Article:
"So what's wrong," she asks me. "My hubby encourages me. And it's good fun doing it together."

I thought holding your hands and watching the sunset was fun. I thought arguing over little things and making up was fun. I thought listening to music with the lights dimmed was fun. I thought a quite, private dinner at your favourite restaurant was fun.

Has fun changed all that much since?

Union Human Resources Development Minister Murli Manohar Joshi vows to eradicated illiteracy by 2010.

How about eradicating illiteracy among our elected representatives first. And what does he mean by illiteracy. A school education? A college education? A useless degree? I know many educated people who are illiterate and I know many supposedly illiterate people who know more about the world than we will ever learn in 15-20 years of formal education.

Singapore uses SMS to match-make and up its population count.

Has Popeye, the spinach-loving sailor, gone gay.
A new ad would have us believe so.

Wednesday, December 26, 2001

Have I changed the blog or has the blog changed me?

If you notice, my blog has changed considerably since I first started blogging three months ago.
Initially, I used to post just links that I found interesting during the course of my work, sometimes accompanied by a blurb.
Somewhere along the way, I realised I had a readership. And that's when the change started happening.
Not just in my blog. But within me itself.
I began having opinions about things I wouldn't usually have bothered with. I began observing things more closely and thinking about them more deeply than is my wont.
Now, there's more of me in the blog than merely interesting links.

A call to alms

At a food stall of a Railway Station in Mumbai: An office-goer is busy eating his lunch: a vada-pav. He spots a stray dog at his feet, wagging its tail and eyeing his lunch expectantly. He promptly buys a couple of pavs and feeds the dog. Moments later, a beggar, who looks like he hasn't eaten for days, walks up to the office-goer. One disdainful look, and he summarily shoos him away.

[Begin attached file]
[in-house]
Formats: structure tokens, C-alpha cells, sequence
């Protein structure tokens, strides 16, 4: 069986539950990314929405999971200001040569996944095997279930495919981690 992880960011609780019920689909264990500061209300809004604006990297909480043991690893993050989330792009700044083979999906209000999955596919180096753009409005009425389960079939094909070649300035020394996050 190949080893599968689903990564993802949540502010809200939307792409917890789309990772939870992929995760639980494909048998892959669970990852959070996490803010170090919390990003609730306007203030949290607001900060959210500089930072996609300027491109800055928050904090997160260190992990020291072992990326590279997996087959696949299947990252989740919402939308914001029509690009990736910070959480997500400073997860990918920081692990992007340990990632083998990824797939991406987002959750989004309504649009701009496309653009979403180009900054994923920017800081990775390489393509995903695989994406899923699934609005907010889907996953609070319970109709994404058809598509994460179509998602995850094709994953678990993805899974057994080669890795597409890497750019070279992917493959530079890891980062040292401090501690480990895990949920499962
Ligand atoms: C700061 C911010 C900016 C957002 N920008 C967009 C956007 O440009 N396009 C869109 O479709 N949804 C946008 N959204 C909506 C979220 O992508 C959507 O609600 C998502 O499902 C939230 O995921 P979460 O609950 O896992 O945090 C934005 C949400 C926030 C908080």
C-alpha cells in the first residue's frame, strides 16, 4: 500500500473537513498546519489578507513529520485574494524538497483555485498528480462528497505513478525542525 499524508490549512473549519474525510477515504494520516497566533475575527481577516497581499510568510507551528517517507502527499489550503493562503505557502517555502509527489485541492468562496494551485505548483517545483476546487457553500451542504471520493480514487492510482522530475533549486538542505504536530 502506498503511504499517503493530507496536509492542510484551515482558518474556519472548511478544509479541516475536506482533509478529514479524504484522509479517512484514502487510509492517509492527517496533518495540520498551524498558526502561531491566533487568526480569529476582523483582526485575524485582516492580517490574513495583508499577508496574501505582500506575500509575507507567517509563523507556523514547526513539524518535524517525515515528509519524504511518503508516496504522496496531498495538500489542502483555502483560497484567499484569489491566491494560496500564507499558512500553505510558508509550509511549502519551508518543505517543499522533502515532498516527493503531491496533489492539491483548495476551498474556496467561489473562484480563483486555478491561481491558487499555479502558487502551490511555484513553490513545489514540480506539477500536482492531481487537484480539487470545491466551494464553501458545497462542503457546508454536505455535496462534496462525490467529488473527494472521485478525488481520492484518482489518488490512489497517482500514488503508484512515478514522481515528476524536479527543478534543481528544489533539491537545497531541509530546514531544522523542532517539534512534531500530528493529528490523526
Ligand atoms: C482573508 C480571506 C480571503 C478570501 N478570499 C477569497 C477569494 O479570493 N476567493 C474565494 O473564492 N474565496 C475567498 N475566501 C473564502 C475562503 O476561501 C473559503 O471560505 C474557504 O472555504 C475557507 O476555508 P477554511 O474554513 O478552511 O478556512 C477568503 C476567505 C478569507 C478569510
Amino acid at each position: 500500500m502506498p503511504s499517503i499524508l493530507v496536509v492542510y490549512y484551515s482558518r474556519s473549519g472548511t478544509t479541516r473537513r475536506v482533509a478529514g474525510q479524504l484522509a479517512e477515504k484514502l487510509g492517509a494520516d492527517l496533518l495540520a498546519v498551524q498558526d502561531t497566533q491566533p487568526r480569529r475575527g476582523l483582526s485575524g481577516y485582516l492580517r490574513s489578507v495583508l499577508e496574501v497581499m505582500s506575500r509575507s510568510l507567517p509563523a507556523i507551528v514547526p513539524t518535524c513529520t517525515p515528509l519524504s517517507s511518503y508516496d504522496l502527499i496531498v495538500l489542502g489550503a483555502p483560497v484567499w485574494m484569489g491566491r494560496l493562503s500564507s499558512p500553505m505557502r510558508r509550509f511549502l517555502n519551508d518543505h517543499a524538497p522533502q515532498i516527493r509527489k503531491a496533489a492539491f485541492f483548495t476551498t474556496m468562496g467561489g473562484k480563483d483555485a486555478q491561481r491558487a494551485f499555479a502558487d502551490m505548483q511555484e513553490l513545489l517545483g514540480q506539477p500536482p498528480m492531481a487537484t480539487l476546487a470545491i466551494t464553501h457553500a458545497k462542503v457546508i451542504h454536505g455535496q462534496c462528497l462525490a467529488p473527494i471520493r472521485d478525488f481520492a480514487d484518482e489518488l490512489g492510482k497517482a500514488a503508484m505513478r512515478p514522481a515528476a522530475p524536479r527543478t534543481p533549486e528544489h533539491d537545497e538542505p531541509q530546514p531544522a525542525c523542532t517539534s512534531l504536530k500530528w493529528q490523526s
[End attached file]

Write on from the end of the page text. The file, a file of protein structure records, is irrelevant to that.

Why is it that we are kinder to animals than our fellow human beings?
I wouldn't give the time of day, leave alone a few paise, to a beggar at a signal. But I wouldn't think twice about feeding a stray dog.
Is it that something about such a human condition stirs our revulsion more than our genorosity? Do we, subconsciously, blame human beings for the condition they find themselves in, and reason that an animal couldn't have known better?

Tuesday, December 25, 2001

Pot Luck!

Between the time I graduated and got a job, I lived with a cousin in Antop Hill.
His house was a haven for bachelors like me and others from my community. Married with two kids, he had turned his house into a mini-hostel. At any given point in time, there would be five young hopefuls sharing his 1BHK flat, that was rented from a central government employee.
We would sleep on mats in the living room, while he found a modicum of privacy with his wife and kids in the bedroom.
Every morning, even before brushing my teeth, I would pore over The Daily.
By The Daily I am not referring to those sheets of newsprint that feature the previous day's news. I couldn't have cared less whether Gorbachev's perestroika was working as well as Chandraswami's shenanigans.
The Daily I scrutinised every morning cost one rupee and featured only numbers. Numbers recommended by experts, dreamt up by people, numbers that were the flavour of the season (26 on Republic Day for instance), and numbers picked by astrologers.
The Daily was the Holy Book of matka punters. Among other things, it featured a 30-day list of prize-winning numbers announced by the five main bazaars.
Bazaars? A matka operation was called a bazaar. There were five then: Kalyan, Worli, Main, Morning Janata and Night Janata. The last two had a dubious record of being fixed and hardcore matka players usually preferred either or all of the first three.
There are three basic bets to a matka play: Single Number (odds 1:8), Bracket (odds 1:90), and Paana (odds 1:140). There are of course many variations like DP (Double Panna), Forecast, etc.
This is how it's supposed to work. Every bazaar announces two sets of numbers, called the Open and Close. How do they arrive at the numbers? According to hearsay, a top honcho of the bazaar draws three cards for the Open results. Let's assume he draws 3 (thiya), 6 (chakka) and 9 (nauvva). Then the winning Single Number is 8 (3+6+9=18). And 369 is the winning paana. This process is repeated after three hours to get the Close numbers. Let's say, our man draws 1 (Ikka), 2 (duva) and 10 (Mindi, for matka purposes 10 is considered zero). The single number is 3 and the Paana is 120. The Bracket is essentially a combination of the Open and Close single numbers, in this case 83. The bet gets its name from the way a day's matka results are written 369 (83) 120. Double paana is basically a paana with two identical numbers like 255 and a forecast is a combination of Open and Close paanas.